Denon's a company that built its reputation on making great audio hardware, from receivers to speakers, and I had no idea it had made the jump to portable Bluetooth speakers. A company that was founded in 1910 and helped to develop digital audio technology, it's now making portable, water-resistant speakers. It's been around for digital audio in all of its forms, and there's something poetic about that.
At $100, Denon's Envaya is on the pricier side of a Bluetooth speaker its size, but it has the audio chops to match.
- Surprisingly excellent sound
- IP67 water-resistant
- Feels sturdy and substantial
- 10-hour battery life
- Charging cable is difficult to connect
- No tactile feedback from buttons
Small but fierce
Denon Envaya Pocket What I love
The sound, the sound, the sound. Normally, little speakers like this sound OK, but they're tinny, lacking bass, and altogether "meh." I'm pretty picky when it comes to my speakers, and I really have to say that I was actually blown away when I turned on the Envaya Pocket.
Now don't get me wrong: it doesn't sound as good as a larger or more powerful speaker would, but it definitely sounds better than any similarly sized speaker I've tested. It has such a rich, warm tone, and it produces better bass than it has any right to. It does seem to throttle volume a little, kind of like radio stations do, but that's not noticeable after listening for a few songs.
I love the size of the Envaya Pocket, because it takes the word "portable" and runs with it. It's no longer than my glasses case, but it doesn't feel cheap. It's got a bit of weight to it, and it feels solid, so I wouldn't worry about popping it in my backpack or having it out in the backyard for a barbecue. And that IP67 rating means it's totally protected from dust, and it can handle being submerged in up to three feet of water for half an hour, so it's great for listening to tunes poolside.
And given its size, I was surprised and impressed by the 10-hour battery life, which matched with what the company says on its site.
Denon Envaya Pocket What I don't like
The sound is great, but the hardware? Not so much.
The buttons and charging port on this thing aren't great. The play/pause, skip, and power buttons offer no tactile feedback whatsoever, so when I first tried to turn it on, I had no idea if I was actually, you know, turning it on. And trying to change the volume on the fly is incredibly cumbersome.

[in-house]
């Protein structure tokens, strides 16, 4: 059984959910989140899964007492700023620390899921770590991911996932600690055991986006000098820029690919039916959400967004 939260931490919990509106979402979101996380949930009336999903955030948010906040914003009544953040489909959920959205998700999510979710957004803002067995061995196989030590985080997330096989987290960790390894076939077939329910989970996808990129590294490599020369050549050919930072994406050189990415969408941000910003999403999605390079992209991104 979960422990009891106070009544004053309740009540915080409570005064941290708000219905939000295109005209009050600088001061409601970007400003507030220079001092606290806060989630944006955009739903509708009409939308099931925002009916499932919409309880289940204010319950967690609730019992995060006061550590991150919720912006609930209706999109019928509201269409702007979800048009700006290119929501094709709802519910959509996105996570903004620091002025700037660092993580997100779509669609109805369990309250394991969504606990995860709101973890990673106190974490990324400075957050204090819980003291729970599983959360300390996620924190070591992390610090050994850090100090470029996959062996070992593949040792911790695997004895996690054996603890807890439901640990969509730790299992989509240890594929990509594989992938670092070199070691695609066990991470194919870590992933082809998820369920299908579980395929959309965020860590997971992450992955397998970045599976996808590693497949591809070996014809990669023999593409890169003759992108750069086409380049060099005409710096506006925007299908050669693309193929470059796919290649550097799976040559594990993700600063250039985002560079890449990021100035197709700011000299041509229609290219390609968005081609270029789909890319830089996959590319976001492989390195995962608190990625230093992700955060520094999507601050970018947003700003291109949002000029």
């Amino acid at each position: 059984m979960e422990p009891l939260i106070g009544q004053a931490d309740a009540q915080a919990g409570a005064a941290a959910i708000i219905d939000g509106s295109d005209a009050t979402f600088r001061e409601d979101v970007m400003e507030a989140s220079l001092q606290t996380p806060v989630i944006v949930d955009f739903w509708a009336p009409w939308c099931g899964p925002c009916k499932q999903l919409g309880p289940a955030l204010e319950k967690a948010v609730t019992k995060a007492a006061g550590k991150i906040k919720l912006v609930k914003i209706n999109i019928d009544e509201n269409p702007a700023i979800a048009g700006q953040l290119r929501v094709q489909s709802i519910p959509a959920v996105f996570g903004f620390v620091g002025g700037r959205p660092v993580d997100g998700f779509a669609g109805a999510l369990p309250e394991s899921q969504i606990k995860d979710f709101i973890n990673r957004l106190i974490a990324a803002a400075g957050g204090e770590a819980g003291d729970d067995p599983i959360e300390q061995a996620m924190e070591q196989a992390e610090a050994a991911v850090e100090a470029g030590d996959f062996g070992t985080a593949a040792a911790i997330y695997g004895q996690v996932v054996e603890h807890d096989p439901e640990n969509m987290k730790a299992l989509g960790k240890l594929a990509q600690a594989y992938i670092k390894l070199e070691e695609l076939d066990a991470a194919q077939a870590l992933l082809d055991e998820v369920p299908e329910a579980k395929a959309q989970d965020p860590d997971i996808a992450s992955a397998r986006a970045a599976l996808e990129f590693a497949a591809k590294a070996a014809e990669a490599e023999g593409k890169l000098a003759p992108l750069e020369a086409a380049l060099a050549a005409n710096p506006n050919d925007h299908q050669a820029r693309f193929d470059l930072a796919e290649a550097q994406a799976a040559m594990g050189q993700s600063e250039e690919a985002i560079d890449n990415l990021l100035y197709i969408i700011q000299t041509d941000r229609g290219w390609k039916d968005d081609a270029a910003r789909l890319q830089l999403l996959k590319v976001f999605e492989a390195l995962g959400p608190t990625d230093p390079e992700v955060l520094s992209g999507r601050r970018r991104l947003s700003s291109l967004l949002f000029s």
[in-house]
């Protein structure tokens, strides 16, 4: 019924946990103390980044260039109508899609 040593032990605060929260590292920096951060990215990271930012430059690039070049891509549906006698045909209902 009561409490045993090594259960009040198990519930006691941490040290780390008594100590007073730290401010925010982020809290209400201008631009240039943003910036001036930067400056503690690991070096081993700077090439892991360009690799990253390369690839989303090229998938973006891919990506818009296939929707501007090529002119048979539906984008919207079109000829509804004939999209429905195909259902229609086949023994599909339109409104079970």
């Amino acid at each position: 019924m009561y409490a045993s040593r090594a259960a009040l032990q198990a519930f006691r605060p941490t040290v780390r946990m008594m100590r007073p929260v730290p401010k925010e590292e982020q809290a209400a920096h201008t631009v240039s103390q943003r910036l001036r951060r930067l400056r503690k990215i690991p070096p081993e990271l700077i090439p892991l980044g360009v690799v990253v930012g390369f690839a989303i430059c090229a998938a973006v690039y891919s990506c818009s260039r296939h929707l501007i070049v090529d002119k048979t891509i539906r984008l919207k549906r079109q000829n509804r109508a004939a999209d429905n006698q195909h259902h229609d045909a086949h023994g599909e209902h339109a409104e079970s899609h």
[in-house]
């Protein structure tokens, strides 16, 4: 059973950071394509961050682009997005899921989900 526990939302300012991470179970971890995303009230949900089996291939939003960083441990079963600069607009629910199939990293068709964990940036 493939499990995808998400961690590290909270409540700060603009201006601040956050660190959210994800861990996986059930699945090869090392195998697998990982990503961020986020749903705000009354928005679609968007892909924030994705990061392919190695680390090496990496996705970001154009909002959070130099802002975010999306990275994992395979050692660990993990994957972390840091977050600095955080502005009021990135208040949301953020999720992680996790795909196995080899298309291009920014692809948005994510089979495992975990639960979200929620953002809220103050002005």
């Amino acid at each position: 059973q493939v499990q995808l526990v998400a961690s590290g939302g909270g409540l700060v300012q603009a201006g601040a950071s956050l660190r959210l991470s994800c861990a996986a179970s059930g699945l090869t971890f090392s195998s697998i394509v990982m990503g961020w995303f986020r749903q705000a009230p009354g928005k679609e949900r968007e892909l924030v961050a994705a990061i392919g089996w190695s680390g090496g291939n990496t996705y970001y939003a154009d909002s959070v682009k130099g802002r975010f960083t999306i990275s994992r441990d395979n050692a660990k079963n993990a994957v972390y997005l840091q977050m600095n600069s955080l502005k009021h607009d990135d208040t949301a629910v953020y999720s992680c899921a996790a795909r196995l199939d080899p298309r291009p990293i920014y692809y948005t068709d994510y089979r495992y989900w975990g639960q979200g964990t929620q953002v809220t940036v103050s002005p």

The issue here is that, because of its size, this is totally the type of speaker you'd pick up and carry with you around the house or have on the counter while you cook. So instead of changing volume on your phone, you'd likely opt for the buttons on the speaker, but nope, they're too hard to press.
The first time I went to charge the Envaya Pocket was another annoying experience and another indication of a clumsy build. The flap that covers the charging port and AUX in comes out on a rubber arm, but it doesn't clear the charging port in a straight line. So when you try to plug in the charging cable, the rubber arm leans on the cable, making it way too difficult to connect. It sounds like a nitpick, but it doesn't get better, so it's going to be that way every time you want to charge it.
Are these minor annoyances enough to make the Envaya Pocket a no-buy? No, they're just that — minor. But they do affect everyday use, so you'll need some patience and/or to just get used to it.
Denon Envaya Pocket Should you buy it?
Bluetooth speakers are a dime a dozen nowadays, so it can be hard to know which ones are worth spending your money on. The Envaya Pocket is a diamond in the rough, so to speak. Its size belies its sound quality, and its build is exceptional, aside from it's two annoying flaws — awful buttons and an even worse charging door.
4 out of 5
Are those flaws enough to stop you from spending $99 on the speaker? I don't think so. It's rare that a speaker this small sounds this great at this price.
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